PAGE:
Thus the concept of Relative Forage Quality (RFQ) was introduced as a method to better predict animal performance from the analysis of forages.

Differences Between RFV and RFQ

RFV is based on the concept of digestible dry matter intake relative to a standard forage according to the following formula:

RFV = (DMI, as % of BW) x (DDM, as % of DM) ÷ 1.29

Where: DMI = Dry matter intake
            DDM = Digestible dry matter
            BW = Body weight
            DM = Dry matter

Dry matter intake was estimated from neutral detergent fiber and digestible dry matter estimated from acid detergent fiber. The constant, 1.29, was chosen so that RFV = 100 for full bloom alfalfa hay. The constant was the expected DDM intake, as % of BW, for full-bloom alfalfa based on animal data.

RFQ uses the same concept and format except that TDN (total digestible nutrients) is used rather than DDM. In other words, RFQ has a digestible fiber component and is calculated as follows:

RFQ = (DMI, as % of BW) x (TDN, as % of DM) ÷ 1.23

RFQ adjusts intake for digestible fiber. Research has shown that intake is affected by digestibility of the fiber.

RFQ appears to give a much better quality estimate for grasses and legume-grass mixtures.

RFQ can be used for all forages, including warm-season grasses and brassicas (turnips, kale, rape, etc.). However, RFQ should not be used for corn silage because so much of the energy differences in corn silage relate to starch availability, which is not considered in RFQ.

Relationship Between RFV and RFQ

Analysis from numerous forage samples shows a strong correlation between RFV and RFQ.

The intent with RFQ was to have the same mean and range in forage analysis as RFV. Therefore, RFQ could be substituted for RFV without making economic and other management changes. It appears that RFQ can be substituted for RFV and they will be similar in about 60% of the samples.

In some individual forage samples, RFV and RFQ varied by over 20 points. When differences like these do occur, it is believed that RFQ will be a better estimate of animal performance than RFV. Also, RFQ more accurately discounts heat damaged hay or haylage.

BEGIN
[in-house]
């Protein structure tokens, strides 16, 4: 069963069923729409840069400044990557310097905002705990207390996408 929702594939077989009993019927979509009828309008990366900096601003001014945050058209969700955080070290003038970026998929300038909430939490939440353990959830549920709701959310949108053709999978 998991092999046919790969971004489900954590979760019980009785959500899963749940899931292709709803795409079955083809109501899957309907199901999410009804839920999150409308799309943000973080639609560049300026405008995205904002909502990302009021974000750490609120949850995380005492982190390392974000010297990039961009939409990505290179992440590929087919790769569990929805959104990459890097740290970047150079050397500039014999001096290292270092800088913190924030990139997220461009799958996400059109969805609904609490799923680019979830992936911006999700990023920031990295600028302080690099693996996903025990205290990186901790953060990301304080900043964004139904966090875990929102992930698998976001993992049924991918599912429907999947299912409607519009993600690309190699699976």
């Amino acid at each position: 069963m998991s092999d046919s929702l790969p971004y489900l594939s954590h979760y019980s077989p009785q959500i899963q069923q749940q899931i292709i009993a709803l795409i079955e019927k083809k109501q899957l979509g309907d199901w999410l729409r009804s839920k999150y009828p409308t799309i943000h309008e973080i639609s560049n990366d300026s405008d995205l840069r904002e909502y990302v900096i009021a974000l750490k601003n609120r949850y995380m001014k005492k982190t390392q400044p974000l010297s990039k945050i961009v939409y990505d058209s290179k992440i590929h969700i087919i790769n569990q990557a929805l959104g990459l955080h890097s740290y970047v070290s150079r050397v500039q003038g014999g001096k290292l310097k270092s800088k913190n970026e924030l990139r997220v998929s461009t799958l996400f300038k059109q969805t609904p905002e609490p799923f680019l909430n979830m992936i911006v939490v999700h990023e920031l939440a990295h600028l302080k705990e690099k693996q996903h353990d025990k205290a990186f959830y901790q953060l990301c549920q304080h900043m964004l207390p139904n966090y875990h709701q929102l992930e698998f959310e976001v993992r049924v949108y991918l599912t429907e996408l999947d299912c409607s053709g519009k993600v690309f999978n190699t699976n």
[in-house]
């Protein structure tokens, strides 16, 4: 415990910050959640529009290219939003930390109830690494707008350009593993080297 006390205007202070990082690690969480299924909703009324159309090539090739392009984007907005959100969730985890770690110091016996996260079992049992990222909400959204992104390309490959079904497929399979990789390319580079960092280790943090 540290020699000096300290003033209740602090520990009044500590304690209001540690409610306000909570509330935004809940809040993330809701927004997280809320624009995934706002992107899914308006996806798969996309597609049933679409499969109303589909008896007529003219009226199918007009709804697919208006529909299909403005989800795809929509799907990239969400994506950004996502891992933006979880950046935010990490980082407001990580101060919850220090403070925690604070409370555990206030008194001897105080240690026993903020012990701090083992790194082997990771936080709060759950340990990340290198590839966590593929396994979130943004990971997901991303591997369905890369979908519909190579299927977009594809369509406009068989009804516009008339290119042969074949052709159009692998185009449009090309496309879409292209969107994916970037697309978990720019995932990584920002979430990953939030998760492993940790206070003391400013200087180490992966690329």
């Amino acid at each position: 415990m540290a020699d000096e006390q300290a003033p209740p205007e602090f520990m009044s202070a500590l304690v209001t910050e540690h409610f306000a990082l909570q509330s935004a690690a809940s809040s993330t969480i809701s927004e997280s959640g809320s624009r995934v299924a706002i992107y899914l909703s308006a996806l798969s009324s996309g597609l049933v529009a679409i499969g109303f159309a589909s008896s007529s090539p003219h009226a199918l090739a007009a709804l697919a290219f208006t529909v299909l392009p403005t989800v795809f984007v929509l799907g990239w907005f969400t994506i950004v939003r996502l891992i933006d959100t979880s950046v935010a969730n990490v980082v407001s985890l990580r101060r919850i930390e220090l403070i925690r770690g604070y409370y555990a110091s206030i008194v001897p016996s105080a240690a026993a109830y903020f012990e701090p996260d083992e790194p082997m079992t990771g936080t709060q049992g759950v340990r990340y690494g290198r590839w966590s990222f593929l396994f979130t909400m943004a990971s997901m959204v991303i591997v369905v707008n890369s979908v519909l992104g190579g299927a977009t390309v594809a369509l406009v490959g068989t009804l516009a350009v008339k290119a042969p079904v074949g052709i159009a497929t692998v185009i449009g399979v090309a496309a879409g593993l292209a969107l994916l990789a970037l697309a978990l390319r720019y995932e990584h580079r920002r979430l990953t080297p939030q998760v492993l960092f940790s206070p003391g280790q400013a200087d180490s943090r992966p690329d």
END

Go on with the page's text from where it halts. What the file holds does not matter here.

In instances where RFQ was higher than RFV, the hay seller could have received more money for the hay (or the buyer could have simply received a good deal) and where RFQ was lower than RFV, dairy cows would not have milked as expected.

Summary

Due to the digestible fiber component, RFQ seems to predict animal performance better than RFV. It appears that RFQ and RFV average about the same, so RFQ can be substituted for RFV in pricing, contracts, and other uses. Note: Table 4 shows there is a large variation in cost per day for the diets—they range from 59 cents to $2.14 per day. If the cows were fed for 120 days, the high-cost diet for the dry cow would be $186 more (per cow) than the low-cost diet. That difference could certainly “make or break” your profit situation!

Where to Get Help

For more information about Relative Forage Quality, contact the local office of the Natural Resources Conservation Service or University of Illinois Extension.

Acknowledgments

Information in this fact sheet was adapted from material and work by Dr. Dan Undersander, agronomist, University of Wisconsin-Madison.


The U.S. Department of Agriculture (USDA) prohibits discrimination in all its programs and activities on the basis of race, color, national origin, sex, religion, age, disability, political beliefs, sexual orientation, or marital or family status. (Not all prohibited bases apply to all programs.) Persons with disabilities who require alternative means for communication of program information (Braille, large print, audio tape, etc.) should contact USDA’s TARGET Center at 202-720-2600 (voice and TDD).

To file a complaint of discrimination, write USDA, Director, Office of Civil Rights, Room 326-W, Whitten Building, 1400 Independence Avenue, SW, Washington, DC 20250-9410 or call (202) 720-5964 (voice and TDD). USDA is an equal opportunity provider and employer.”

Download This Factsheet PDF